Jason Kane was an immortal. As one he could endure a surprising amount of damage and heal unnaturally quickly. But his most valuable power, he had decided, was the one he was using now. He turned his head to one side, his trademark charcoal and grey checked hat jilting first one way and then the other. Just the two supes nearby, and he recognized them as Synthia and Renny. Supes, or supernaturals, were no more good or evil than humans, but were a great deal more dangerous. He'd encountered many supes in his time; vampires, weres, true shapeshifters and even the occasional fae, demon, or immortal like himself. It wasn't like Hollywood presented it, any more than actual vampires sparkled in any way, except perhaps right after they've dined on fae blood. Immortals had no self-genocidal desire, they did not drain powers away from other immortals by lopping off heads, they had no special attraction to or repulsion from holy places, and they definitely weren't aliens.
Convinced that there was no threat behind his own office door, he bumped it with a shoulder and let it swing further open as he entered, flipping off his trenchcoat and hanging it on the mahogany hall tree by the door. Renny whined and looked up at Jason with his iridescent red eyes that one only saw in nature on the backs of hummingbirds or extraordinarily large beetles. Renny dropped his ball; the bright yellow foam rubber toy bouncing once and rolling to a stop near Jason's feet, a large smiley face marred by a trail of blood over the right eye stared up at him. What was the movie that was from again? Jason thought then shook it off. Renny whined again and Jason patted him on his head with one hand, while reaching for the mini-fridge with the other.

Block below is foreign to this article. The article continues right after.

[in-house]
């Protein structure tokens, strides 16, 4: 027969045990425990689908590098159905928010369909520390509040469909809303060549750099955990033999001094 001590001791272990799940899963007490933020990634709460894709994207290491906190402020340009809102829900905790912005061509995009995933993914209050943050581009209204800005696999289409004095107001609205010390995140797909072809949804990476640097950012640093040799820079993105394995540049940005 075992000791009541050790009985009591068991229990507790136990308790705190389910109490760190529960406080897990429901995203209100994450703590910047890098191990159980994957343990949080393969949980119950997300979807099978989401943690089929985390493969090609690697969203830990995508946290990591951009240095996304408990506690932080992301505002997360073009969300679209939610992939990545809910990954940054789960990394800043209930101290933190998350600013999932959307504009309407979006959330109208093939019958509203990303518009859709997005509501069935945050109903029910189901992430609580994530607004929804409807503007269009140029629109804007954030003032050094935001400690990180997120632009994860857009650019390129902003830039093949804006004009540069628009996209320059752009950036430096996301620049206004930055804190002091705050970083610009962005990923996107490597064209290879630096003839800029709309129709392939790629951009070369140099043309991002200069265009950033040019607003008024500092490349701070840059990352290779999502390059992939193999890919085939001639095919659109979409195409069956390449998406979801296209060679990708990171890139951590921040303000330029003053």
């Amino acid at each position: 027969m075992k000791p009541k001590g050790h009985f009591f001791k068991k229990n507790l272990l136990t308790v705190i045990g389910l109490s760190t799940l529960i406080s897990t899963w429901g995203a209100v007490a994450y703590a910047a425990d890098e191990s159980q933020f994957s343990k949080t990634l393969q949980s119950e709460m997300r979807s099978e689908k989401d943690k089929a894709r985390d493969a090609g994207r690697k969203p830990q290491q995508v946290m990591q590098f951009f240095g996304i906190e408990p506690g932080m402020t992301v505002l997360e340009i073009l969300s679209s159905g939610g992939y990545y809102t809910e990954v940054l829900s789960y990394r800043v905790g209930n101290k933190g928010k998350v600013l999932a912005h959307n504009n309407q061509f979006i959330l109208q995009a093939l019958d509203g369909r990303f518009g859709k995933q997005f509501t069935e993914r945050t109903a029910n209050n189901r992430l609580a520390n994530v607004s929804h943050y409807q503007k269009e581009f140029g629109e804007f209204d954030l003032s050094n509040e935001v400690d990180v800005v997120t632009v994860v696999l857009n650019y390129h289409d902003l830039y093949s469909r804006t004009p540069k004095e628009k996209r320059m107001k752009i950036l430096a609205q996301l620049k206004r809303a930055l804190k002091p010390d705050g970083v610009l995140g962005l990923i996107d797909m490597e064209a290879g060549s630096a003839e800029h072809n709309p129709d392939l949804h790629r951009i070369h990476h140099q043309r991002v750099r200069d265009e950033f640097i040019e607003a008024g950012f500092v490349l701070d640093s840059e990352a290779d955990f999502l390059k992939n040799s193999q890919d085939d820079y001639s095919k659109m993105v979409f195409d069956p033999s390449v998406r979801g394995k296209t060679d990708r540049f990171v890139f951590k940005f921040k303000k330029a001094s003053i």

He pulled out a bottle of synthetic blood, the cheap kind, (how would a dog know the difference?) and poured the slightly congealed chilled liquid into Renny's gold bowl. Renny wouldn't eat when Synthia first brought him back because she'd tried to feed him from a stainless steel bowl. Apparently even the color silver was enough to repel the vampiric canine. Renny lapped at the synthetic blood that had the consistency of partially set gelatin. Kane shuddered. Most vampires liked their synthetic blood warmed up. Renny preferred his as cold as possible. Synthia even sometimes filled an ice cube tray with the noxious stuff and tossed them to the dog as a treat. That often annoyed Kane, who had gotten a surprise on a night when he'd popped a couple of the pseudo-blood cubes into his drink. No better way to put you off the taste of a good Johnny Walker than to use synthetic blood for the ice.
Jason flipped through the pile of papers in the wire basket on top of a nearby filing case. The basket served as their inbox. â€œAnything new today, Synthia?â€ He inquired, not diverting his eyes from the chrome basket full of junk mail and bills.
â€œNawnobodycalled.â€ She rattled off, her green contact-lensed eyes (Synthia didn't need the contacts but most people were put off a bit by their natural color, a very literal smoldering amber and orange) darting up from a book she was reading. Synthia's brain seemed to run at a different speed than the rest of the world. It took some getting used to, as it seemed the young half-demon always had enough breath to utter any sentence as a single word and any paragraph as a single sentence. Her eyes once again scanned her book for a moment and she set it aside. â€œClerks & Cubicles, 6th editionâ€ was on the lily-white cover of the book which smelled faintly of brimstone.
â€œI thought you quit playing that game. Why the sudden interest?â€ Jason remarked. There wasn't a secondary private office in Kane Investigations. When he got the long term lease on the office he intended it to be a one person operation. Now where one large luxurious desk once stood, two much smaller but nicely appointed ones replaced the grand old desk. They were at angles to each other, set up in a sort of reverse V formation. Not exactly traditional, and that bugged Jason. He loved tradition. Needed it. Tradition comforted him the way nothing else could. Tradition was unchanging. You could count on it. Shrugging off the moment of reflection he sat down behind his desk as Synthia popped another candy into her mouth. Jason grimaced. Salty licorice fish. Synthia had gotten him a bag as a gift from IKEA and swore that in all of his centuries that he'd never put anything so foul in his mouth.